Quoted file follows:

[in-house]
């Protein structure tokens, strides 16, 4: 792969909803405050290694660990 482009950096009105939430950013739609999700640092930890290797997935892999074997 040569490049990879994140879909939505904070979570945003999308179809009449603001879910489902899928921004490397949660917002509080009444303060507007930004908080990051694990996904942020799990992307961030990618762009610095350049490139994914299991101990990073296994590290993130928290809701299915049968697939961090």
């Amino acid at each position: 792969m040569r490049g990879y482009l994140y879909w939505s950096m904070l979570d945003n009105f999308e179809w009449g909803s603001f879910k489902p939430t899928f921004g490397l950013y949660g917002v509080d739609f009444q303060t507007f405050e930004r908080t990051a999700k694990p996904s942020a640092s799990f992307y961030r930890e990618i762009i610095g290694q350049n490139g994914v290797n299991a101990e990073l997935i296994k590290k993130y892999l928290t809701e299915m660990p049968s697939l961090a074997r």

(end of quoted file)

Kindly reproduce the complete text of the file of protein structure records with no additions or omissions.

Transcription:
[in-house]
């Protein structure tokens, strides 16, 4: 792969909803405050290694660990 482009950096009105939430950013739609999700640092930890290797997935892999074997 040569490049990879994140879909939505904070979570945003999308179809009449603001879910489902899928921004490397949660917002509080009444303060507007930004908080990051694990996904942020799990992307961030990618762009610095350049490139994914299991101990990073296994590290993130928290809701299915049968697939961090």
């Amino acid at each position: 792969m040569r490049g990879y482009l994140y879909w939505s950096m904070l979570d945003n009105f999308e179809w009449g909803s603001f879910k489902p939430t899928f921004g490397l950013y949660g917002v509080d739609f009444q303060t507007f405050e930004r908080t990051a999700k694990p996904s942020a640092s799990f992307y961030r930890e990618i762009i610095g290694q350049n490139g994914v290797n299991a101990e990073l997935i296994k590290k993130y892999l928290t809701e299915m660990p049968s697939l961090a074997r």